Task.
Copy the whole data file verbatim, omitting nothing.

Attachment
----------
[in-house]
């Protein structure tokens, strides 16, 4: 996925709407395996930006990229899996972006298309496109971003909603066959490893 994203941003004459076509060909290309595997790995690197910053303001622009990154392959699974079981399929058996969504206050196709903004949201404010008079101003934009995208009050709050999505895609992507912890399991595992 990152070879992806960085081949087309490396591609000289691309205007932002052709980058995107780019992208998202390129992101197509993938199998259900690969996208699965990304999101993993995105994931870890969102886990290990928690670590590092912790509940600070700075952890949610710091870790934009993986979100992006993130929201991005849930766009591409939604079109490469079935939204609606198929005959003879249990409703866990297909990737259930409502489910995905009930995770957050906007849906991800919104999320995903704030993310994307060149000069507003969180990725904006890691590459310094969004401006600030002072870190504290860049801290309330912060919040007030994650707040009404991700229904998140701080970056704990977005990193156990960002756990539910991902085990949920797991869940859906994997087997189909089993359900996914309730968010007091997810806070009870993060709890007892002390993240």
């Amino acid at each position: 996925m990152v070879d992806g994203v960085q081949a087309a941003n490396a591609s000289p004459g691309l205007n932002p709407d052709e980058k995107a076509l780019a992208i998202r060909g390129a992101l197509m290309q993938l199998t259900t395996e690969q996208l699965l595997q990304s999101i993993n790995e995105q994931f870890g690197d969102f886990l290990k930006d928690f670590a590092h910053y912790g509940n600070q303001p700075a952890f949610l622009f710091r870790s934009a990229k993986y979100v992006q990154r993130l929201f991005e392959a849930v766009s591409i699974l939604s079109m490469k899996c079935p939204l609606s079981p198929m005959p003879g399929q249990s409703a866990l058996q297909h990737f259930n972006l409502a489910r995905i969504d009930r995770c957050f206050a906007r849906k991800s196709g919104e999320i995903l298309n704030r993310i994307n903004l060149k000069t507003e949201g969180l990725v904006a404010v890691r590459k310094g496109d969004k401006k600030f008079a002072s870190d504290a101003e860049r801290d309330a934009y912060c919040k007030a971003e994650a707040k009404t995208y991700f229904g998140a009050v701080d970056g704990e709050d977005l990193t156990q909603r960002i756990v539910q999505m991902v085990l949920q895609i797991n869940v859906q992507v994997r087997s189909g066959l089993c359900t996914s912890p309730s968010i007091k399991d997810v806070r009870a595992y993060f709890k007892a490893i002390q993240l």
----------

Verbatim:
[in-house]
């Protein structure tokens, strides 16, 4: 996925709407395996930006990229899996972006298309496109971003909603066959490893 994203941003004459076509060909290309595997790995690197910053303001622009990154392959699974079981399929058996969504206050196709903004949201404010008079101003934009995208009050709050999505895609992507912890399991595992 990152070879992806960085081949087309490396591609000289691309205007932002052709980058995107780019992208998202390129992101197509993938199998259900690969996208699965990304999101993993995105994931870890969102886990290990928690670590590092912790509940600070700075952890949610710091870790934009993986979100992006993130929201991005849930766009591409939604079109490469079935939204609606198929005959003879249990409703866990297909990737259930409502489910995905009930995770957050906007849906991800919104999320995903704030993310994307060149000069507003969180990725904006890691590459310094969004401006600030002072870190504290860049801290309330912060919040007030994650707040009404991700229904998140701080970056704990977005990193156990960002756990539910991902085990949920797991869940859906994997087997189909089993359900996914309730968010007091997810806070009870993060709890007892002390993240």
């Amino acid at each position: 996925m990152v070879d992806g994203v960085q081949a087309a941003n490396a591609s000289p004459g691309l205007n932002p709407d052709e980058k995107a076509l780019a992208i998202r060909g390129a992101l197509m290309q993938l199998t259900t395996e690969q996208l699965l595997q990304s999101i993993n790995e995105q994931f870890g690197d969102f886990l290990k930006d928690f670590a590092h910053y912790g509940n600070q303001p700075a952890f949610l622009f710091r870790s934009a990229k993986y979100v992006q990154r993130l929201f991005e392959a849930v766009s591409i699974l939604s079109m490469k899996c079935p939204l609606s079981p198929m005959p003879g399929q249990s409703a866990l058996q297909h990737f259930n972006l409502a489910r995905i969504d009930r995770c957050f206050a906007r849906k991800s196709g919104e999320i995903l298309n704030r993310i994307n903004l060149k000069t507003e949201g969180l990725v904006a404010v890691r590459k310094g496109d969004k401006k600030f008079a002072s870190d504290a101003e860049r801290d309330a934009y912060c919040k007030a971003e994650a707040k009404t995208y991700f229904g998140a009050v701080d970056g704990e709050d977005l990193t156990q909603r960002i756990v539910q999505m991902v085990l949920q895609i797991n869940v859906q992507v994997r087997s189909g066959l089993c359900t996914s912890p309730s968010i007091k399991d997810v806070r009870a595992y993060f709890k007892a490893i002390q993240l």